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Religions 2012, 3(4), 950-963; doi:10.3390/rel3040950
The Confessions of Montaigne
Department of History, Duke University, Durham, NC 27708, USA
Received: 24 September 2012; in revised form: 10 October 2012 / Accepted: 11 October 2012 / Published: 15 October 2012
(This article belongs to the Special Issue From the Renaissance to the Modern World)
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Abstract: Montaigne rarely repented and he viewed confession—both juridical and ecclesiastical—with skepticism. Confession, Montaigne believed, forced a mode of self-representation onto the speaker that was inevitably distorting. Repentance, moreover, made claims about self-transformation that Montaigne found improbable. This article traces these themes in the context of Montaigne’s Essays, with particular attention to “On Some Verses of Virgil” and argues that, for Montaigne, a primary concern was finding a means of describing a self that he refused to reduce, as had Augustine and many other writers before and after him, to the homo interior.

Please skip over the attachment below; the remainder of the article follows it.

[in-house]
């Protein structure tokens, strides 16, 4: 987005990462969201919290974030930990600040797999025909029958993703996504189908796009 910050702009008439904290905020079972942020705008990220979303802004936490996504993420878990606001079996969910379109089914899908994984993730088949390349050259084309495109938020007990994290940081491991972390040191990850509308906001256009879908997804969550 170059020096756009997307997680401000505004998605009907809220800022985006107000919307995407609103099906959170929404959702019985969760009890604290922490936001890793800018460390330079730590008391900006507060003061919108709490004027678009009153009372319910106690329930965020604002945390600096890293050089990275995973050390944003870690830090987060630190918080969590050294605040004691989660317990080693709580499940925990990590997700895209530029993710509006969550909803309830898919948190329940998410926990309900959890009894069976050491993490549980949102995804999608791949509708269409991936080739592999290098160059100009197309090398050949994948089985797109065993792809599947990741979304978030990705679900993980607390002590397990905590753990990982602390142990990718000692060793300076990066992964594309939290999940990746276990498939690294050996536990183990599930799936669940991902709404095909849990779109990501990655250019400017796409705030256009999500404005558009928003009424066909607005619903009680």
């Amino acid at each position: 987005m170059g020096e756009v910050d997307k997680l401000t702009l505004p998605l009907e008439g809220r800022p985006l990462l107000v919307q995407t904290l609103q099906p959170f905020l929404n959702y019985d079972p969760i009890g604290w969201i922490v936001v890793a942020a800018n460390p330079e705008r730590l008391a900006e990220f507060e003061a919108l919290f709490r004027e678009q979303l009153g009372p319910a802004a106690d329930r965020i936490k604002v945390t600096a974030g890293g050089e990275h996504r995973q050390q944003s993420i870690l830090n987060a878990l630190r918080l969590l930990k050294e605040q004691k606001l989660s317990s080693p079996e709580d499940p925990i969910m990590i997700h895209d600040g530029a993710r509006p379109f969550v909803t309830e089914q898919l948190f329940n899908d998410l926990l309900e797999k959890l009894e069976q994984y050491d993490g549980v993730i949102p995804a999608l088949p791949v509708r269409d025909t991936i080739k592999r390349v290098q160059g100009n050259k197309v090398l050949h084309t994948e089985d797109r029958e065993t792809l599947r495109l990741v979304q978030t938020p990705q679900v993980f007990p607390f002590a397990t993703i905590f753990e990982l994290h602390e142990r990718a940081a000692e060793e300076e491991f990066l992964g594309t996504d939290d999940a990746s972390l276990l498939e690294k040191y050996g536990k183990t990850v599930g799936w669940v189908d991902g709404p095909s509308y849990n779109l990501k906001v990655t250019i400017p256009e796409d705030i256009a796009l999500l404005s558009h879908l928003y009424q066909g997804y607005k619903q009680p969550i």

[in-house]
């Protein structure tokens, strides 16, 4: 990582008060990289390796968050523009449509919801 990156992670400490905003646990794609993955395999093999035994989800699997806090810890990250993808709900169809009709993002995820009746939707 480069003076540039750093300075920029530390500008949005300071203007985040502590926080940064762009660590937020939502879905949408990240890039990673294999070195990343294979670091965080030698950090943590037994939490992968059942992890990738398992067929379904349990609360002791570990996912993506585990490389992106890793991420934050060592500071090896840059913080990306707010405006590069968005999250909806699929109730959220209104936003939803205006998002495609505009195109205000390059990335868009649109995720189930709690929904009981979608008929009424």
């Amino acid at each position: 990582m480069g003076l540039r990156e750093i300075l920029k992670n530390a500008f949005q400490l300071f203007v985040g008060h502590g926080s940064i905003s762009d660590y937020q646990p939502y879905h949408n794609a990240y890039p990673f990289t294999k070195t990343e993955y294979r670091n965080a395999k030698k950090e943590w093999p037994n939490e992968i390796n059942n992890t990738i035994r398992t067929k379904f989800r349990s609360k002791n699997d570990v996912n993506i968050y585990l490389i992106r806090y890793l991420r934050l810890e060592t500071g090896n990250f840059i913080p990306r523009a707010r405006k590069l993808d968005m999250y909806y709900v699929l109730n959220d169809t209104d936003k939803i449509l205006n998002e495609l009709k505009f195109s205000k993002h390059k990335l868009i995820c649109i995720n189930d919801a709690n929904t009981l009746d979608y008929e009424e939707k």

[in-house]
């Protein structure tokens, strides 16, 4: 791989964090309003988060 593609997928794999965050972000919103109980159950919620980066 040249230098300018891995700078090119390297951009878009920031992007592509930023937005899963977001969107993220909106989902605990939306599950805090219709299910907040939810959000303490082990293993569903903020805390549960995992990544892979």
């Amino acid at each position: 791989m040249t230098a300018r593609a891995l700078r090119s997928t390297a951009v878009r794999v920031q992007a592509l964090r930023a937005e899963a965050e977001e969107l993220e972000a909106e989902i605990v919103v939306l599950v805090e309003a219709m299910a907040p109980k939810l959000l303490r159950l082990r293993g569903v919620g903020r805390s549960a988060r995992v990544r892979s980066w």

Keywords: Montaigne; self; confession; prayer; repentance; interiority; sexuality; sincerity
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MDPI and ACS Style
Martin, J.J. The Confessions of Montaigne. Religions 2012, 3, 950-963.AMA Style
Martin JJ. The Confessions of Montaigne. Religions. 2012; 3(4):950-963.Chicago/Turabian Style
Martin, John J. 2012. "The Confessions of Montaigne." Religions 3, no. 4: 950-963.